Dr. Taylor: The increased risk of heart attack seems to affect all people, so it’s not just older individuals but it’s the older individuals with chronic health conditions that are at the greatest risk. But, again, the CDC recommends that ALL adults receive the flu shot.

Host: When an individual has the flu, what sort of symptoms might they watch out for if their heart is becoming damaged?

Dr. Taylor: We commonly think of things like joint aches and muscle aches and fevers and respiratory symptoms. But if you have the flu and you’re experiencing chest discomforts or unusual breathing problems is when I would become particularly concerned. The flu can increase risk for pneumonia, can inflame the lungs, and then, chest pains, either from inflammation around the heart or heart attack. Any worsening symptoms or new symptoms, besides what you’d otherwise expect from the flu, that you’d experience, I’d seek prompt attention for.

Host: Is this a year-around concern or is it just during flu season?

Dr. Taylor: That’s an interesting question. Obviously, there’s flu season, and the flu season for us runs from the fall into the late spring. We do see individuals, though, that travel to other parts of the world and, realizing there’s a South American group, we’ve seen patients that have gone to vacation in the summer, say in the Bahamas, and folks that winter in the Southern Hemisphere will also go to those locations, and bring the flu with them. So, we’ve, in fact, had several recent cases of people contracting the flu and serious problems from it in the summer.

Host: What can patients do, aside from getting the flu vaccine, to reduce the risk?

Dr. Taylor: Well, the first thing is, in the flu season, being very attentive to things like hand washing. And if they’re around sick contacts, to make sure that they’re being particularly attentive. Folks with the flu should be careful about transmission—you know, the way they sneeze, touching objects, also washing their hands. And then, staying as healthy as possible. The more vulnerable populations are folks that are stressed, fatigued, chronic illnesses. So, as always, proper diet, proper rest, good exercise. It could be all part of a healthy lifestyle that could protect one from problems from the flu. But, that said, vaccination is the most important thing. And, right now, we’re simply not vaccinating enough of Americans.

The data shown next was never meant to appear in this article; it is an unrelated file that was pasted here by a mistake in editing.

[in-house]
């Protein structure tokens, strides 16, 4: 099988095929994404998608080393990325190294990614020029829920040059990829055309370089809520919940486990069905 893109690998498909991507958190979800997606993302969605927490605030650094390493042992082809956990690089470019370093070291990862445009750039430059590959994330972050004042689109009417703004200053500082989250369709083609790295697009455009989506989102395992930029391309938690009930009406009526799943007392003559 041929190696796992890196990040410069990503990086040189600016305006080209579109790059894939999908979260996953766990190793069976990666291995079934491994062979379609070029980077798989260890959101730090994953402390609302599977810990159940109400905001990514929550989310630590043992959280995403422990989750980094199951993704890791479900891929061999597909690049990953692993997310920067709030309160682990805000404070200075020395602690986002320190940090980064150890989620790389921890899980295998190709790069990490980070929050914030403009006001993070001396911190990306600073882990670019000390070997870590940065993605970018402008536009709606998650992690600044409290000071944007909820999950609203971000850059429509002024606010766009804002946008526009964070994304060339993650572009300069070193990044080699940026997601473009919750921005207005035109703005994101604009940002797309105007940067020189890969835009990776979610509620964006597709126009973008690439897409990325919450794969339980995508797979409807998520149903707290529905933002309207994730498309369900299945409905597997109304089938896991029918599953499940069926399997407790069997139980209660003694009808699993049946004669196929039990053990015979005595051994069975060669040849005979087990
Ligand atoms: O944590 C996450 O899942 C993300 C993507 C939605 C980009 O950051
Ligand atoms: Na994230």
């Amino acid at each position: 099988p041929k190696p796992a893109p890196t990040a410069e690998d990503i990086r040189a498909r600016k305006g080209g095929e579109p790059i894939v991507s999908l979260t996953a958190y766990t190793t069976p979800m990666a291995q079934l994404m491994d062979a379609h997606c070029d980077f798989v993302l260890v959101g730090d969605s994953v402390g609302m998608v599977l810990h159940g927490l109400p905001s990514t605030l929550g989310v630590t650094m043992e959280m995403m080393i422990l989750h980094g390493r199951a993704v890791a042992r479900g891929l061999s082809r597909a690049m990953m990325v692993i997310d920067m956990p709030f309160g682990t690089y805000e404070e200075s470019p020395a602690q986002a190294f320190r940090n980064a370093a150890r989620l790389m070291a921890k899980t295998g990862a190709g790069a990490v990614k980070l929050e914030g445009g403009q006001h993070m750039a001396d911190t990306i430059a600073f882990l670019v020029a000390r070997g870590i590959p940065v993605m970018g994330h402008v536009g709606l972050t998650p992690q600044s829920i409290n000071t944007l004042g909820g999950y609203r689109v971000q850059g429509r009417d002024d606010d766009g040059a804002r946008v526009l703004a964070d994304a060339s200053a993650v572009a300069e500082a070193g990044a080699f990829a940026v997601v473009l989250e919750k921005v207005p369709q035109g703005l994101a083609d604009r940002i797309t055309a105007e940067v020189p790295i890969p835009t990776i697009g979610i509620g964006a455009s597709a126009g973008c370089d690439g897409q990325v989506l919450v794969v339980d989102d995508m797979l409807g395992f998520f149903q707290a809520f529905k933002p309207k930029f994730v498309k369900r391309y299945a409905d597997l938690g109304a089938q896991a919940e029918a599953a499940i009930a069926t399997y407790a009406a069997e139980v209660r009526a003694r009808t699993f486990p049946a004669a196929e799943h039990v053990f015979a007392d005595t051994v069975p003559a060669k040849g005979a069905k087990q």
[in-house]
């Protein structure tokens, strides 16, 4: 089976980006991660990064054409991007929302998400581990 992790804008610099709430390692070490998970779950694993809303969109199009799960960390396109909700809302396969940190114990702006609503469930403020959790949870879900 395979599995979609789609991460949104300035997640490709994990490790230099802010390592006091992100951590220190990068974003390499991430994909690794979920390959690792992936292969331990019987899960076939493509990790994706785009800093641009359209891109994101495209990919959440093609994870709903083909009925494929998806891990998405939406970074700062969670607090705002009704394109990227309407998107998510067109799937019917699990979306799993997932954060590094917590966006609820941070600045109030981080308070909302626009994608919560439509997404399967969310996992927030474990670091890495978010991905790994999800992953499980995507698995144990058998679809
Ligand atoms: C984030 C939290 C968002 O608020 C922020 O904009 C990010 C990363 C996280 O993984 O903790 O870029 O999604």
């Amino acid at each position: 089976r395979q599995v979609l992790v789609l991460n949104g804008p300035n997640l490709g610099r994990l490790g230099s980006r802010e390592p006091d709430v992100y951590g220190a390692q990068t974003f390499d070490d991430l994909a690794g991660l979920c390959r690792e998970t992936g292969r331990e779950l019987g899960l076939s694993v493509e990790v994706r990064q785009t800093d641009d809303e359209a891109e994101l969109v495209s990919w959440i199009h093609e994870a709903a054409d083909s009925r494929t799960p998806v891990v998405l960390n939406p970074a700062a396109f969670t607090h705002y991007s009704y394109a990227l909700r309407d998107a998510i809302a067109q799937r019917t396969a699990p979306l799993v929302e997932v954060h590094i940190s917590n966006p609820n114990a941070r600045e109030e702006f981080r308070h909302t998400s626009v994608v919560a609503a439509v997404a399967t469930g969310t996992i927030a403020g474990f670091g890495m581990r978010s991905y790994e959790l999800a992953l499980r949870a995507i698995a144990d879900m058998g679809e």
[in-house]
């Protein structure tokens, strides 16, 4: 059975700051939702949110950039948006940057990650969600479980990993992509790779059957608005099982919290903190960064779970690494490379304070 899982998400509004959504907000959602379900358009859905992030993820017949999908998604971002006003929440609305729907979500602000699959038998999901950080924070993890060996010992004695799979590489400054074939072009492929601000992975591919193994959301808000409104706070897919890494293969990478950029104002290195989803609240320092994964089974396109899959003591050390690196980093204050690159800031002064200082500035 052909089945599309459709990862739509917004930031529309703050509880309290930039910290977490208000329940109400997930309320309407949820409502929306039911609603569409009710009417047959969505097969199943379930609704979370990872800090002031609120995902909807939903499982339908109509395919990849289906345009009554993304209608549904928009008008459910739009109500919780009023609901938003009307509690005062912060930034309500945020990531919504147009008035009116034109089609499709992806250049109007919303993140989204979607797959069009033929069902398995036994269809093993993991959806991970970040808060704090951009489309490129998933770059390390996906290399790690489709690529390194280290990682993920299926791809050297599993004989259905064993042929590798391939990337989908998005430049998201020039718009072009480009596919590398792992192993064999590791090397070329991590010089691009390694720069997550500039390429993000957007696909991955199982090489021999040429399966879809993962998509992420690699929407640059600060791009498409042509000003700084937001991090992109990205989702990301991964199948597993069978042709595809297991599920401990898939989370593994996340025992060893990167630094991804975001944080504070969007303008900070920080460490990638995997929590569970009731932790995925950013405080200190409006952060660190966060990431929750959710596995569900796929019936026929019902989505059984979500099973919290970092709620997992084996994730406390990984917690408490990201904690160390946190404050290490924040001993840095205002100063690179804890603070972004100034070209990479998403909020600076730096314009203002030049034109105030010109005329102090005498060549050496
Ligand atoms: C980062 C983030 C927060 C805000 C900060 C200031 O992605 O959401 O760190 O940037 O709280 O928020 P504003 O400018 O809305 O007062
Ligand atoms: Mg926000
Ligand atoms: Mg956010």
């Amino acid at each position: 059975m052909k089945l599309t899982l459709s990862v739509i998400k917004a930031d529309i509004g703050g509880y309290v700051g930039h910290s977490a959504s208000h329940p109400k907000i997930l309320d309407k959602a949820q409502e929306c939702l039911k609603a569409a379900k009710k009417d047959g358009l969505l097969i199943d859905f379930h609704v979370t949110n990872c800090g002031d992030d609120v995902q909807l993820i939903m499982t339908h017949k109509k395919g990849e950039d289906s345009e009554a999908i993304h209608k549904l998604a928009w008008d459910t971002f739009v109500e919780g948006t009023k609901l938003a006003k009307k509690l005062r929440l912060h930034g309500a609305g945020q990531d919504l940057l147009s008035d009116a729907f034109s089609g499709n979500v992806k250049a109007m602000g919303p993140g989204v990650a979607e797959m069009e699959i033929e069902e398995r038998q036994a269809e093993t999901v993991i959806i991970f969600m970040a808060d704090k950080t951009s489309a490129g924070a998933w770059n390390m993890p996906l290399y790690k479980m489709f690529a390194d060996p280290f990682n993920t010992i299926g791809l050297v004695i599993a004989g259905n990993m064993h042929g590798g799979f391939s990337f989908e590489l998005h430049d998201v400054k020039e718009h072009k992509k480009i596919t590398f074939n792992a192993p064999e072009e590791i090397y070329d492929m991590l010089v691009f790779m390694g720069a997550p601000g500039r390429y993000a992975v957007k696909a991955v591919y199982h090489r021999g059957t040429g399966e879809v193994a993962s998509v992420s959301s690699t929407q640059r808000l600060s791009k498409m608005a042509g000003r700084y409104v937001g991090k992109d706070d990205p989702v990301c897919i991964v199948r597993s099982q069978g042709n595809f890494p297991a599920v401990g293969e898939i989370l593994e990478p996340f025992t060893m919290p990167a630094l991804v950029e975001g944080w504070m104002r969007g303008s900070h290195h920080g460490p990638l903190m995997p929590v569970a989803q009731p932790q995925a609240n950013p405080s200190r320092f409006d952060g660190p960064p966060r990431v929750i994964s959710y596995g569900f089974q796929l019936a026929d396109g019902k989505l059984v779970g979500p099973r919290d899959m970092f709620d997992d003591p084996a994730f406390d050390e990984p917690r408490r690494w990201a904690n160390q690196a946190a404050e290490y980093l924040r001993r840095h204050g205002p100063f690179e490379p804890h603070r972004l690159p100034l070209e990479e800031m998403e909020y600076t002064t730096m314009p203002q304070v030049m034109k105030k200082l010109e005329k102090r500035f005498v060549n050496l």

Host: Why is MedStar Heart and Vascular Institute the best place for people who want to reduce their risk of heart-related issues because of the flu?

Dr. Taylor: The heart consequences of the flu can be many, not just heart attack. We see cases of serious heart inflammation, for example, that can be very life threatening. And, we’ve successfully cared for those patients - identifying the flu, treating it, and supporting them through the illness. Properly supported patients usually do well, but prompt identification, aggressive treatment, is essential. So, we really serve as a regional resource for this and patients in our entire region, if they become very, very sick from the flu, we take excellent care of them. We’ve really had some great patient outcomes - folks that, for instance, travelled into the Bahamas and got sick, or in the flu season, and really have been fortunate that they’ve been able to survive.

Host: Could you share a treatment success story from your practice?

Dr. Taylor: I can think of several, but one that was particularly dramatic, was a perfectly healthy middle-aged woman who had gone out of the area to vacation. It was flu season and came back and started feeling poorly and started experiencing chest pains. And, what she had was serious inflammation of the heart muscle and a rapidly failing heart muscle. And in the course of just 12 hours, basically her heart could no longer support her body. So, she actually went on to artificial circulation, outside of her body, for a period of days while her heart recovered. Eventually that was removed and she’s back to full-functioning. And, we had literally hours to act, to identify the problem and to put her on artificial circulation. But today she’s alive and well and really is a great success story.

Host: Thanks for joining us today, Dr. Taylor.

Dr. Taylor: Thank you very much.